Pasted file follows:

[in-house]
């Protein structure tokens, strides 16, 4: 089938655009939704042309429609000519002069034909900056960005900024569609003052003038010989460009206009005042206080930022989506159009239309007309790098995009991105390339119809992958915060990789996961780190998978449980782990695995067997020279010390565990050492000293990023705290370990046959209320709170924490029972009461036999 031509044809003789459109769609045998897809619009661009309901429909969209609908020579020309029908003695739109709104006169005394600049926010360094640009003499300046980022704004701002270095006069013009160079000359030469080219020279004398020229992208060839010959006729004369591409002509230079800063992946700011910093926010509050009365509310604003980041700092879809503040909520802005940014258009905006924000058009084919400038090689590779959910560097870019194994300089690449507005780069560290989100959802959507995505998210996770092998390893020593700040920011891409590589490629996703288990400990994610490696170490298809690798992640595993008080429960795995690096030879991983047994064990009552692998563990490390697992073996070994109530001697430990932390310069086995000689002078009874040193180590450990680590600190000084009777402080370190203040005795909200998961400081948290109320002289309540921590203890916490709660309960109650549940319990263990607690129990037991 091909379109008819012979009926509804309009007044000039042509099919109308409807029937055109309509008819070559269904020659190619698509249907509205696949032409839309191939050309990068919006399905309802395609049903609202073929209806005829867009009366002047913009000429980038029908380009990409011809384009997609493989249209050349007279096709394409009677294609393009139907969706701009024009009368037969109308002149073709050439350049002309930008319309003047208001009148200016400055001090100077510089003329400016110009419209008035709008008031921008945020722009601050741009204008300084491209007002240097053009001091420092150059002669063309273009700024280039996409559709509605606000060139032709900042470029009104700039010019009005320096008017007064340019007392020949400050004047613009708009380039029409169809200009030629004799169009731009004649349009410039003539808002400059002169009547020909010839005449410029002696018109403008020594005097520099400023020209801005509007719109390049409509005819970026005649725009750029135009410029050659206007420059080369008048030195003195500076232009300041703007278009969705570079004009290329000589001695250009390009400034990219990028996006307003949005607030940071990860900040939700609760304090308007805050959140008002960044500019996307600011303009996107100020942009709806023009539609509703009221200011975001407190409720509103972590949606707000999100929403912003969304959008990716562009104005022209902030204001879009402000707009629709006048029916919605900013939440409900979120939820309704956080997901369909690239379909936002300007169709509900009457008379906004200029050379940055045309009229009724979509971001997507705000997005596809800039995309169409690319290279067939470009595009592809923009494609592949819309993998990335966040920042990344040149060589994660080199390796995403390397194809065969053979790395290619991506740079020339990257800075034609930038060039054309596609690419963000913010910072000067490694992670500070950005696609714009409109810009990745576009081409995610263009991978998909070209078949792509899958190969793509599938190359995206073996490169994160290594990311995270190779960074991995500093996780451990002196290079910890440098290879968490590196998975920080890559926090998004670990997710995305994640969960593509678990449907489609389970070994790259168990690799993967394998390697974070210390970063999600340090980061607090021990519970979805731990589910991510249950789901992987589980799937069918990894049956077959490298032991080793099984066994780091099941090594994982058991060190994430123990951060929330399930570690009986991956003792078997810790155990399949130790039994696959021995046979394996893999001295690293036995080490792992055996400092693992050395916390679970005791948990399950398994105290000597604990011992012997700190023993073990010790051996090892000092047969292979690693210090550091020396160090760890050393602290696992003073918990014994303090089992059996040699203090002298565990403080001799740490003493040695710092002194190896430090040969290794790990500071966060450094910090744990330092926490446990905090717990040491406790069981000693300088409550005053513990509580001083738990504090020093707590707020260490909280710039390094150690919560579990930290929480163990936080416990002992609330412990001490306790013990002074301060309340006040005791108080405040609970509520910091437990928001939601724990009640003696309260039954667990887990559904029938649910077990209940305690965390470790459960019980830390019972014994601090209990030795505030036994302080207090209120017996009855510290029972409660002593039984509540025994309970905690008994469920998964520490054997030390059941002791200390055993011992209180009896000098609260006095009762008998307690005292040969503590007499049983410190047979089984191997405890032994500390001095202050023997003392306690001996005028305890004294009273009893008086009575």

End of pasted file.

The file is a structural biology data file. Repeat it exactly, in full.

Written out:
[in-house]
């Protein structure tokens, strides 16, 4: 089938655009939704042309429609000519002069034909900056960005900024569609003052003038010989460009206009005042206080930022989506159009239309007309790098995009991105390339119809992958915060990789996961780190998978449980782990695995067997020279010390565990050492000293990023705290370990046959209320709170924490029972009461036999 031509044809003789459109769609045998897809619009661009309901429909969209609908020579020309029908003695739109709104006169005394600049926010360094640009003499300046980022704004701002270095006069013009160079000359030469080219020279004398020229992208060839010959006729004369591409002509230079800063992946700011910093926010509050009365509310604003980041700092879809503040909520802005940014258009905006924000058009084919400038090689590779959910560097870019194994300089690449507005780069560290989100959802959507995505998210996770092998390893020593700040920011891409590589490629996703288990400990994610490696170490298809690798992640595993008080429960795995690096030879991983047994064990009552692998563990490390697992073996070994109530001697430990932390310069086995000689002078009874040193180590450990680590600190000084009777402080370190203040005795909200998961400081948290109320002289309540921590203890916490709660309960109650549940319990263990607690129990037991 091909379109008819012979009926509804309009007044000039042509099919109308409807029937055109309509008819070559269904020659190619698509249907509205696949032409839309191939050309990068919006399905309802395609049903609202073929209806005829867009009366002047913009000429980038029908380009990409011809384009997609493989249209050349007279096709394409009677294609393009139907969706701009024009009368037969109308002149073709050439350049002309930008319309003047208001009148200016400055001090100077510089003329400016110009419209008035709008008031921008945020722009601050741009204008300084491209007002240097053009001091420092150059002669063309273009700024280039996409559709509605606000060139032709900042470029009104700039010019009005320096008017007064340019007392020949400050004047613009708009380039029409169809200009030629004799169009731009004649349009410039003539808002400059002169009547020909010839005449410029002696018109403008020594005097520099400023020209801005509007719109390049409509005819970026005649725009750029135009410029050659206007420059080369008048030195003195500076232009300041703007278009969705570079004009290329000589001695250009390009400034990219990028996006307003949005607030940071990860900040939700609760304090308007805050959140008002960044500019996307600011303009996107100020942009709806023009539609509703009221200011975001407190409720509103972590949606707000999100929403912003969304959008990716562009104005022209902030204001879009402000707009629709006048029916919605900013939440409900979120939820309704956080997901369909690239379909936002300007169709509900009457008379906004200029050379940055045309009229009724979509971001997507705000997005596809800039995309169409690319290279067939470009595009592809923009494609592949819309993998990335966040920042990344040149060589994660080199390796995403390397194809065969053979790395290619991506740079020339990257800075034609930038060039054309596609690419963000913010910072000067490694992670500070950005696609714009409109810009990745576009081409995610263009991978998909070209078949792509899958190969793509599938190359995206073996490169994160290594990311995270190779960074991995500093996780451990002196290079910890440098290879968490590196998975920080890559926090998004670990997710995305994640969960593509678990449907489609389970070994790259168990690799993967394998390697974070210390970063999600340090980061607090021990519970979805731990589910991510249950789901992987589980799937069918990894049956077959490298032991080793099984066994780091099941090594994982058991060190994430123990951060929330399930570690009986991956003792078997810790155990399949130790039994696959021995046979394996893999001295690293036995080490792992055996400092693992050395916390679970005791948990399950398994105290000597604990011992012997700190023993073990010790051996090892000092047969292979690693210090550091020396160090760890050393602290696992003073918990014994303090089992059996040699203090002298565990403080001799740490003493040695710092002194190896430090040969290794790990500071966060450094910090744990330092926490446990905090717990040491406790069981000693300088409550005053513990509580001083738990504090020093707590707020260490909280710039390094150690919560579990930290929480163990936080416990002992609330412990001490306790013990002074301060309340006040005791108080405040609970509520910091437990928001939601724990009640003696309260039954667990887990559904029938649910077990209940305690965390470790459960019980830390019972014994601090209990030795505030036994302080207090209120017996009855510290029972409660002593039984509540025994309970905690008994469920998964520490054997030390059941002791200390055993011992209180009896000098609260006095009762008998307690005292040969503590007499049983410190047979089984191997405890032994500390001095202050023997003392306690001996005028305890004294009273009893008086009575």